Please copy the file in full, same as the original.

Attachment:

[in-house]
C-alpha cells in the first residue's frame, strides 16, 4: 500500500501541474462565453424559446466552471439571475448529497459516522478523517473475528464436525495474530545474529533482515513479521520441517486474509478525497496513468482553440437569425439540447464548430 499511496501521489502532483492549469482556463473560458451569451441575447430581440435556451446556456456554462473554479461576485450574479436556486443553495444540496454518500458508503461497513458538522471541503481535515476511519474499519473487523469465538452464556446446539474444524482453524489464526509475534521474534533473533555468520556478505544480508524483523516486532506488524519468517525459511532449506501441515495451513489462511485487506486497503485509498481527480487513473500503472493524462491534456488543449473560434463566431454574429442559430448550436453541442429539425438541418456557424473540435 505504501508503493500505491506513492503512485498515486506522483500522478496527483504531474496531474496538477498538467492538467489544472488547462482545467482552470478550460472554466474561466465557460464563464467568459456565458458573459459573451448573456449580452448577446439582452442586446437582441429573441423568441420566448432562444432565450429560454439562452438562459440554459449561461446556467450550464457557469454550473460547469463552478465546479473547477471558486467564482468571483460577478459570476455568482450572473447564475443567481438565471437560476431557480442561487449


[in-house]
C-alpha cells in the first residue's frame, strides 16, 4: 500500500501541474462565453424559446466552471439571475448529497459516522478523517473475528464436525495474530545474529533482515513479521520441517486474509478525497496513468482553440437569425439540447464548430 499511496501521489502532483492549469482556463473560458451569451441575447430581440435556451446556456456554462473554479461576485450574479436556486443553495444540496454518500458508503461497513458538522471541503481535515476511519474499519473487523469465538452464556446446539474444524482453524489464526509475534521474534533473533555468520556478505544480508524483523516486532506488524519468517525459511532449506501441515495451513489462511485487506486497503485509498481527480487513473500503472493524462491534456488543449473560434463566431454574429442559430448550436453541442429539425438541418456557424473540435 505504501508503493500505491506513492503512485498515486506522483500522478496527483504531474496531474496538477498538467492538467489544472488547462482545467482552470478550460472554466474561466465557460464563464467568459456565458458573459459573451448573456449580452448577446439582452442586446437582441429573441423568441420566448432562444432565450429560454439562452438562459440554459449561461446556467450550464457557469454550473460547469463552478465546479473547477471558486467564482468571483460577478459570476455568482450572473447564475443567481438565471437560476431557480442561487449